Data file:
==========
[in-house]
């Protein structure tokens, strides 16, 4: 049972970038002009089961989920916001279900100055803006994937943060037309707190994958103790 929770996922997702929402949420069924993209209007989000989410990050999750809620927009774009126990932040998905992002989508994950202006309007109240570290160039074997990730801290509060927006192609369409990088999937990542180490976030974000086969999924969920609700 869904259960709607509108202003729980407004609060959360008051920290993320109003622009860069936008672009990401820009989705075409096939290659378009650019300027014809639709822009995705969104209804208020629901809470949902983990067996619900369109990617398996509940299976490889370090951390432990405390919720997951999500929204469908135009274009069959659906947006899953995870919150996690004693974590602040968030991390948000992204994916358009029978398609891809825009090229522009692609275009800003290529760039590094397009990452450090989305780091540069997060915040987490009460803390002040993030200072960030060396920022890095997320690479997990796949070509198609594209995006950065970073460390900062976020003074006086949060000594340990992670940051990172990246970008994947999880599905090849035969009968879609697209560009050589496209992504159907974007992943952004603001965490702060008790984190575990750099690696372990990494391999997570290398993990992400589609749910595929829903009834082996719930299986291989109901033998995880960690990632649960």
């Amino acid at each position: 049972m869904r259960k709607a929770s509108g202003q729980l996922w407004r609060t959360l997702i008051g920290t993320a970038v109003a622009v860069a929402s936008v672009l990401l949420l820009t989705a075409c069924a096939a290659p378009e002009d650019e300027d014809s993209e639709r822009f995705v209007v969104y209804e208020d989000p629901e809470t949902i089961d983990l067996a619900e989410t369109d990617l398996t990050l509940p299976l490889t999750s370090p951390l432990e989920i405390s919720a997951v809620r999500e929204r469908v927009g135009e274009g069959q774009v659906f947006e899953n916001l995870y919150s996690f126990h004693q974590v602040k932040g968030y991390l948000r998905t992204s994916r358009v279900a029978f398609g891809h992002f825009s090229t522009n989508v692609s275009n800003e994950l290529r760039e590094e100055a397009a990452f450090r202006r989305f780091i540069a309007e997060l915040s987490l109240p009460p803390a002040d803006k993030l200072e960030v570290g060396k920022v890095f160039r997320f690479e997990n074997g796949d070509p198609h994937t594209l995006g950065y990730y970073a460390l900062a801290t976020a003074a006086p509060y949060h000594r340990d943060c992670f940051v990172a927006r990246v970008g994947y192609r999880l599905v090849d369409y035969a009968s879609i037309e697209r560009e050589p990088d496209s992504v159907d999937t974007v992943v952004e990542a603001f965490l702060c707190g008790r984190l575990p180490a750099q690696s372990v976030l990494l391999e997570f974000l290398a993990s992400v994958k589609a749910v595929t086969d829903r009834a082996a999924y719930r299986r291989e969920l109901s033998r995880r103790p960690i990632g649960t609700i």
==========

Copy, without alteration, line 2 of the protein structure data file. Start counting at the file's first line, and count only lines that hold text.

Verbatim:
């Protein structure tokens, strides 16, 4: 049972970038002009089961989920916001279900100055803006994937943060037309707190994958103790 929770996922997702929402949420069924993209209007989000989410990050999750809620927009774009126990932040998905992002989508994950202006309007109240570290160039074997990730801290509060927006192609369409990088999937990542180490976030974000086969999924969920609700 869904259960709607509108202003729980407004609060959360008051920290993320109003622009860069936008672009990401820009989705075409096939290659378009650019300027014809639709822009995705969104209804208020629901809470949902983990067996619900369109990617398996509940299976490889370090951390432990405390919720997951999500929204469908135009274009069959659906947006899953995870919150996690004693974590602040968030991390948000992204994916358009029978398609891809825009090229522009692609275009800003290529760039590094397009990452450090989305780091540069997060915040987490009460803390002040993030200072960030060396920022890095997320690479997990796949070509198609594209995006950065970073460390900062976020003074006086949060000594340990992670940051990172990246970008994947999880599905090849035969009968879609697209560009050589496209992504159907974007992943952004603001965490702060008790984190575990750099690696372990990494391999997570290398993990992400589609749910595929829903009834082996719930299986291989109901033998995880960690990632649960």